Maryn Budiman is a BC United / BlueStar Alum who recently just signed with NCAA D1 Cal Baptist. Stay tuned with future updates as she blogs for us.
Everyone will tell you to follow your dreams. As a young child to a senior in high school I was told by every single coach or influencer in my basketball career to “Trust the Process.” This is an overused statement that I frankly dislike strongly. If one is to trust the process they will always be left waiting for something to happen. If you want anything in life you need to go get it, and if you work hard enough, attack all angles and knock at every door that objective will be obtained.
The summer of grade ten is the year that serious scholarship athletes start to get interest from Universities. I, however, did not get interest from a single school that year except one Canadian University. This bothered me and I kept blaming the non-interest on other people or situations. I wondered why they were not recruiting me. The real question was, why was I not looking inward at myself and seeing what the real issues were. Playing this blame game became negative and at times I questioned why I was even playing basketball. After discussions with knowledgeable people and more personal reflection I knew after that summer I would have to do everything I could, including changing my mind set, to make my dreams of playing basketball at the division one level come true.
In my grade 11 year I worked with a passion on skill development which included all my on court moves, shots, passes and dribbling. It came to the end of the school year and our team was competing at the BC Provincial Tournament. All the work I did during the year was for this very tournament. I could not wait, I was excited to demonstrate my skills. As the games went on I played very well and was showing off all the skills I had developed and competing with as much effort as possible, but I did not get named player of the game for any of the games we played (even when I had 37 points in one game). Looking back on this it was such a small thing, but at the time all my efforts were not being acknowledged and that affected me more than I can express. I really needed the acknowledgement of my skills from others. Not winning a stupid POG (player of the game) t-shirt would leave me so frustrated. We ended up losing our last game and finishing fourth in the Province. During this game I had played positions that were not where I wanted to be and I never came off the court for a rest because they needed me. In the end I felt used and not respected for my talents and I left right after the game crying (you can tell because I am in none of the team pictures for that year). This low was the biggest turning point in my basketball career and made me the athlete I am today.
Is this the player I really wanted to be? Was I playing only for the recognition? What was the point of playing? And Why am I playing?
These are the questions that I had to figure out if I really wanted to be better, and these were also the questions that made me realize that it was not as much my skill that was the problem, it was my mental game.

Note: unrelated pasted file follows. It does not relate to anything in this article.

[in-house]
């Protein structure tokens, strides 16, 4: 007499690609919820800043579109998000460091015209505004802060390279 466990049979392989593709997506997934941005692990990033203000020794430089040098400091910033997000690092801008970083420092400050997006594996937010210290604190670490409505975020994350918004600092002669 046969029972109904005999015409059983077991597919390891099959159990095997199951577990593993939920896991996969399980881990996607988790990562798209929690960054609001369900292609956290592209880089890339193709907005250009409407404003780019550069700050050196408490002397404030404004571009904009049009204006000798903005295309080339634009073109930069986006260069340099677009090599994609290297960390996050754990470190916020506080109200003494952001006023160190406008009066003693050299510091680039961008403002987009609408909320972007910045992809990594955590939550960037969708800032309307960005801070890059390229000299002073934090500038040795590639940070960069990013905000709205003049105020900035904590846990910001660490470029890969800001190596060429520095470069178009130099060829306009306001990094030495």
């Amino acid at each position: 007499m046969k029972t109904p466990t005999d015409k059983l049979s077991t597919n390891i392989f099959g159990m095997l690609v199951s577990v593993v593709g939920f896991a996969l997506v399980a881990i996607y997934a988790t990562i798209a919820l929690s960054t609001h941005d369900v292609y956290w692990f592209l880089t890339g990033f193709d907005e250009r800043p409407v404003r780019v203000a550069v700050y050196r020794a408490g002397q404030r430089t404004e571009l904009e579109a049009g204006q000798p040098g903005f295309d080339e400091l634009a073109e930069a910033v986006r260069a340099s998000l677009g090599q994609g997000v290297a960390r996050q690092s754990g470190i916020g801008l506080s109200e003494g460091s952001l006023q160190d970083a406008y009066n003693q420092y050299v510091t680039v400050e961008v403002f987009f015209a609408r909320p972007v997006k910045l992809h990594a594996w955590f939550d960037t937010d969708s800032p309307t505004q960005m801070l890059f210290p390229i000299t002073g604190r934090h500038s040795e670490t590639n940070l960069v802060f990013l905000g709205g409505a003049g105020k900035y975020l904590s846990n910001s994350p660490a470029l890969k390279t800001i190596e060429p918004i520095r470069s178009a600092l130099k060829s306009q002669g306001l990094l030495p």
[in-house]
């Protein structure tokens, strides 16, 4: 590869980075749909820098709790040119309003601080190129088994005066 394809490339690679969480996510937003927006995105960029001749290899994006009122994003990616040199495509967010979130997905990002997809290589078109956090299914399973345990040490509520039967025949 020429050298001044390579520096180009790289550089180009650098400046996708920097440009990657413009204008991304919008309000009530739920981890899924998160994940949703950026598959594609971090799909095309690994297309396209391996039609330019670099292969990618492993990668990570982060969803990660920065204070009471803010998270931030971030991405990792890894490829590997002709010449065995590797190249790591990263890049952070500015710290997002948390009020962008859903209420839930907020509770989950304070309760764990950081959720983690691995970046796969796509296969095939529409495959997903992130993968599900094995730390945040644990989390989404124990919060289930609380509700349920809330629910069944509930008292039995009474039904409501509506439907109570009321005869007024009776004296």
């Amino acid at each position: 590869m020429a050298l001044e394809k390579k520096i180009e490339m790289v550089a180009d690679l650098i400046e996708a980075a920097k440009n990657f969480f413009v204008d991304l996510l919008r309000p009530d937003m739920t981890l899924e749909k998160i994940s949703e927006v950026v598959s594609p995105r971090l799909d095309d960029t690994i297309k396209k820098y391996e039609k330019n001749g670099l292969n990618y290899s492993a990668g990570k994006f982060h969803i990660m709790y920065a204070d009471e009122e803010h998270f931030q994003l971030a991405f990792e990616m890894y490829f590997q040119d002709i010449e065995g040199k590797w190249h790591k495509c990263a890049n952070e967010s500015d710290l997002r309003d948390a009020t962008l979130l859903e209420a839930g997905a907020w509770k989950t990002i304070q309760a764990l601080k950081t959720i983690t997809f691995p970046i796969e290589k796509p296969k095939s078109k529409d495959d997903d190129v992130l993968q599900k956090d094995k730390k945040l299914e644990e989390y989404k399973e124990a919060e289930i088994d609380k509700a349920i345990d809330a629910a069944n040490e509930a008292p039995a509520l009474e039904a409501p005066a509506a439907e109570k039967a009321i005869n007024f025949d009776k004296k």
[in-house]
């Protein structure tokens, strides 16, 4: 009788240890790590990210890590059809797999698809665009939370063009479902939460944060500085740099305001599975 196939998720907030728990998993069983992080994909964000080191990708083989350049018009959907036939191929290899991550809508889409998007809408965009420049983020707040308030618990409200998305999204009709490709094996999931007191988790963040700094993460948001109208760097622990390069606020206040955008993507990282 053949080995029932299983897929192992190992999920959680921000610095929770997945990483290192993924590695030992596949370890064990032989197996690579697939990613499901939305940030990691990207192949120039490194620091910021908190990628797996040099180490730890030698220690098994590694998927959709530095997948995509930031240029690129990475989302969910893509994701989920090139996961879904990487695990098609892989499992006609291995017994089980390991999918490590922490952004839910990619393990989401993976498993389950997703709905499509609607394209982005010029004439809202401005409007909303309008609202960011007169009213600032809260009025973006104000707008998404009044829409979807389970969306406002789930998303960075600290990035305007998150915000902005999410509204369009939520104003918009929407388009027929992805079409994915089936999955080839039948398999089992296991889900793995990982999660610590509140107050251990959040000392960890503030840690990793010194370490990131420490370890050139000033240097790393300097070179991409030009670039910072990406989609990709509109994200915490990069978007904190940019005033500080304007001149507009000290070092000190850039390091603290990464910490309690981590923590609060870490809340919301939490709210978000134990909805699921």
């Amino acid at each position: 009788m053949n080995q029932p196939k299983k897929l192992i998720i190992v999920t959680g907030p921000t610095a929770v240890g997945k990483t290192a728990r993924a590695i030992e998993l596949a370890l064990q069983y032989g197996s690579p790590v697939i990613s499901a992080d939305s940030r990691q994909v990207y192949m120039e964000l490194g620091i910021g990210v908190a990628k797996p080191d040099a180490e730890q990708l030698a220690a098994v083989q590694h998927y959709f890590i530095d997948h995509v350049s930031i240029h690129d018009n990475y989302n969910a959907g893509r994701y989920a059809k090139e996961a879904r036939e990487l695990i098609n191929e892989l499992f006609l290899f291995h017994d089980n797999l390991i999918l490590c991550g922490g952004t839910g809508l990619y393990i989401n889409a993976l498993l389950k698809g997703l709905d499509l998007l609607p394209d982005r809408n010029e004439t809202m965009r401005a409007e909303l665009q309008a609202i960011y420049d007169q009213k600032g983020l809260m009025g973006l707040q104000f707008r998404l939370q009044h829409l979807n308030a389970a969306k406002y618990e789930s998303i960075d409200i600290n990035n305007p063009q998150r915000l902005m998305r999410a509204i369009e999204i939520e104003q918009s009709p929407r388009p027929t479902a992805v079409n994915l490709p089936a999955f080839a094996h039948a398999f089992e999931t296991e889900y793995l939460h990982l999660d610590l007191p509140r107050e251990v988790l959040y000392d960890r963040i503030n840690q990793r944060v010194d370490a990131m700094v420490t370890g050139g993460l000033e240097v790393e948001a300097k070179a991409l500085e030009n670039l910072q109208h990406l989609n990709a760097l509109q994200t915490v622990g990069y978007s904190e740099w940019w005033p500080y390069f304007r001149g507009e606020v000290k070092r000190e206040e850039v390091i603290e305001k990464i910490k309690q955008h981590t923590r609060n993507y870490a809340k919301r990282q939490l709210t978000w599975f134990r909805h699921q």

When I realized that my mental game was just as important as my physical I worked all summer long, harder than ever on not only my skills but my thought processes in practice and in games. I changed my approach and had a coach that knew my goals and would remind me and help me reset when I needed to. By the end of the summer I was the leader of the team and could better deal with any adversity it did not matter what team we played I knew I would take it to them. In addition, I could help my teammates to get on the same page. The last game in our California tournament I was fouled while shooting a three point shot and had to hit all 3 free-throws in order to tie the game and put it into overtime. If I had to shoot those shots just 2 months earlier there would be no doubt I would have miss at least one. But since I worked on the most overlooked skill in basketball, my mental game, I was able to hit all 3 free-throws. This was also the game in which I was seen by California Baptist University, where I ultimately ended up.
When I arrived at CBU, I found myself drifting back into a negative frame of mind. I wasn’t supporting my team mates and I was not being a leader. Our first game, I was last off the bench and believed in my head I was the worst player on the team. I did not talk about it to anyone. After that game a switch in my head went on and I knew I could play at this level. I had proved it on many teams and having lead my team back to provincials, winning the entire provincial tournament my grade twelve year, I knew what it would take to help a team succeed. I went in the gym to get shots up, making 200 3-pointers a day. I tried to support and cheer the most out of everyone on the team, and hustled like no other. After just a week, I found myself on the starting line up at practice. The next game I was starting. I went from last off the bench to starting the game, just by believing in myself and holding a strong mental state.
I am so thankful that I never got player of the game in grade 11, and I am even more thankful that I had a coach like Coach Aman, who helped me through the summer to become the strong headed individual I am today. Now I have to face different adversity. During the second game of the season I tore my ACL. While this was a huge setback, I will continue to work on my mentally toughness to fight through this injury and come back stronger than ever.
In conclusion, that best advice I could give anyone wanting to play after high school is that to obtain goals, you have to look into yourself instead of blaming things on other people. If you do this, no one will ever be able to stop you from achieving want you want.